Thursday, May 17, 2012

An Era Of Sprawl Mitigation

North Carolina prides itself on a diverse sense of place, but newcomers and visitors nearly always sum it up in one word – trees.

But trees and forestland aren’t a given in a state that is already 125% more densely populated then the national average.  Thanks to a study of urban trees in nearby Tennessee, we know that the replacement value of North Carolina’s 1.4 million acres of urban forest would be more than $86 billion.

More than $13 million of that is the replacement value for just those urban trees along transportation corridors through North Carolina’s cities and towns.

So why in this time of fiscal crisis were outdoor billboard allies permitted to sneak a bill through the last legislative session that sacrifices huge swaths of these publicly-owned roadside trees with no requirement for payment or replanting or respect for local values?

Why is it that the legislature is willing to sacrifice hundreds of urban roadside trees, each valued at $76.26 annually according to economists, just to increase already-adequate visibility for outdoor billboards which are valued at only $57 in annual property taxes, both in 2008 dollars?

Where is the fiscal sense in that?  Why aren’t outdoor billboard companies being required to not only pay for and replace these trees but the scenic easements they take without compensating the public?

In fact, why aren’t outdoor billboards assessed the cost of the roadways upon which they prey and the costs of sprawl for which they have gleefully taken credit since the 1920s?

The good news is that although North Carolina is 28% more densely populated than neighboring Tennessee, it has managed to retain or reforest 8% more urban forest.

The last few years during the economic slowdown represented a huge missed opportunity for urban forests and developers alike when during the economic slowdown, cities, towns, counties and states elected to slash planning budgets instead.households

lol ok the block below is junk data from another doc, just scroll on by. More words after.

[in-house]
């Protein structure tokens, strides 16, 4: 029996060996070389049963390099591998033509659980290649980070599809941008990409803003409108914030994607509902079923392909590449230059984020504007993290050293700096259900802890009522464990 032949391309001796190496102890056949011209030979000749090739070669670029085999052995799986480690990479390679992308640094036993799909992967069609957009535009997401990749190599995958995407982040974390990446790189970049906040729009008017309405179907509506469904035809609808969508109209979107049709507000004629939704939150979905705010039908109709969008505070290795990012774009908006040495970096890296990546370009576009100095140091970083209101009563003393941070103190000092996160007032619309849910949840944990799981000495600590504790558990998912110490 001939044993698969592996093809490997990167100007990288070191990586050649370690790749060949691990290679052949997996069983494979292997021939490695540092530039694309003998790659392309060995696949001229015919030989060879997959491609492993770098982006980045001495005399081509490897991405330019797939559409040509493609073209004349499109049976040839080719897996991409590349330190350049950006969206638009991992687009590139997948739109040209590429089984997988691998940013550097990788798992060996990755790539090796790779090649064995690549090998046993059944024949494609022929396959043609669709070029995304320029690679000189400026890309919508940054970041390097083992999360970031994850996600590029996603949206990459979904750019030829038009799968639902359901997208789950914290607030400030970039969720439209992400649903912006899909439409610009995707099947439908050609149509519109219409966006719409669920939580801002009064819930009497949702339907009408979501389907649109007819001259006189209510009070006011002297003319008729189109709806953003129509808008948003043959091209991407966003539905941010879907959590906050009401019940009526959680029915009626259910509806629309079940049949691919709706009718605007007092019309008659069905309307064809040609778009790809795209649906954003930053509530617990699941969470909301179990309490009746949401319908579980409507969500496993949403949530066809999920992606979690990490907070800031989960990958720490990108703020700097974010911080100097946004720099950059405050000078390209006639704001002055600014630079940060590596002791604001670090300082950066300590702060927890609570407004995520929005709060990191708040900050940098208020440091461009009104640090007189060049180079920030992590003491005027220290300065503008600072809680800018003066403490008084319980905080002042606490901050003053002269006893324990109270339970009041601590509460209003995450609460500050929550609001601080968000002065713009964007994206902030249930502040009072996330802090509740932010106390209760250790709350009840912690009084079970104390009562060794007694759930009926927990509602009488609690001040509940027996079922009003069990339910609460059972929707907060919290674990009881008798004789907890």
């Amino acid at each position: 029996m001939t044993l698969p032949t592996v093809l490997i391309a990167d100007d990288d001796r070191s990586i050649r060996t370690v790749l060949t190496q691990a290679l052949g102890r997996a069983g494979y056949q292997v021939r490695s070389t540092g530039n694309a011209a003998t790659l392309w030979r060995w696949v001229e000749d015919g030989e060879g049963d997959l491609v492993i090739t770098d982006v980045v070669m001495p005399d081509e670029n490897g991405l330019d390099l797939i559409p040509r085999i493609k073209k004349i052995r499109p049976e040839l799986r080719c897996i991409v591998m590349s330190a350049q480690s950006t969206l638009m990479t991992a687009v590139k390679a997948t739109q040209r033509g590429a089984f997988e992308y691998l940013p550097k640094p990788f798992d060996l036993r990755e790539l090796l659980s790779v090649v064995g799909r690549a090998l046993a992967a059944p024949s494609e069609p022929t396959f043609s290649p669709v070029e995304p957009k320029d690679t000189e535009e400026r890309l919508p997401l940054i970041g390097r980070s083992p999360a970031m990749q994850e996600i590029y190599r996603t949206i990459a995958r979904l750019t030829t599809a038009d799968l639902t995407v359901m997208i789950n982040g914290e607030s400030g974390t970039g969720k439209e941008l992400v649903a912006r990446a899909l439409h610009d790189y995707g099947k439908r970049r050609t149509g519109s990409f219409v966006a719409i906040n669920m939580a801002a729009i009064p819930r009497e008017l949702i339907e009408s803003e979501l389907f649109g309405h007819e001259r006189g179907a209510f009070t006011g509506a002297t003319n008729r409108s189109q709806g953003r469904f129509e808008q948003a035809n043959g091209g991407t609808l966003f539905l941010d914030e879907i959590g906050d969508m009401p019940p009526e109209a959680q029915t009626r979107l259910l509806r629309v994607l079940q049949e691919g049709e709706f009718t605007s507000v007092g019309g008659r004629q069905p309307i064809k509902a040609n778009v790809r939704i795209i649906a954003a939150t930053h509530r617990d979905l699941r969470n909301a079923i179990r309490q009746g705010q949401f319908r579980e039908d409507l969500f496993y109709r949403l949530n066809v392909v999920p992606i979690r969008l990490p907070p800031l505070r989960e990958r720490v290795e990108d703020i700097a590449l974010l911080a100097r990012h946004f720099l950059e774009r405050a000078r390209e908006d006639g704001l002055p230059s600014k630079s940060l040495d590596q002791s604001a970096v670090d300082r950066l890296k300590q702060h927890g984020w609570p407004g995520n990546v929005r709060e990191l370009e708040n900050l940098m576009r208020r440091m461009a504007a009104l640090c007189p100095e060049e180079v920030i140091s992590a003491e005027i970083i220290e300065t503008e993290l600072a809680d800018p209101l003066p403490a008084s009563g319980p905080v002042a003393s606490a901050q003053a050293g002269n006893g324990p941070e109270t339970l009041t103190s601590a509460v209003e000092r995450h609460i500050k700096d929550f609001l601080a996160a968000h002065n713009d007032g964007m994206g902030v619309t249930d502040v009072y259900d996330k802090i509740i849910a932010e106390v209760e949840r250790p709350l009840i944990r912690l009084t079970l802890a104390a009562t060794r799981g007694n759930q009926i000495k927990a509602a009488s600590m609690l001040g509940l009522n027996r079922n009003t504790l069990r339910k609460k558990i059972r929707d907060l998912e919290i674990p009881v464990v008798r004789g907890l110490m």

This would have been a perfect opportunity to take a breather to make or update “detailed, long-term projections of all development needs” and to conduct in-depth “inventories and assessments of current land-use patterns and development potential” as recommended by a 2004 study by the Brookings Institution.

It is good news that the authors projected that only 1/3rd to 1/2 as much of the new/replacement development taking place between 2000 and 2030 will be sprawl.  More interest in new urbanism and better infill or replacement development, as well as adaptive reuse of historic structures, is all positive but these trends require more planning, not less.

Cities like Durham, NC, where I live, have been asked to sacrifice developable land so down stream communities like Raleigh could grow; but now our community is also being asked to shoulder more than its share of improvements to that water quality without access to the assessed value it made possible there.

The good news is that it means a good proportion of Durham is set aside in natural area-watershed.  More good news is that one of the mitigation strategies will be to convert developed parcels into park-like and reforested pocket wetlands in neighborhoods.

More good sprawl-mitigating news is that much of the new growth/replacement development being forecast for the future can take place in parking lots.  The Urban Land Institute projects that America is one-third over-parked.  This means that not only can parking areas be reduced but there is an opportunity to greatly improve the parking that remains by requiring far better tree planting.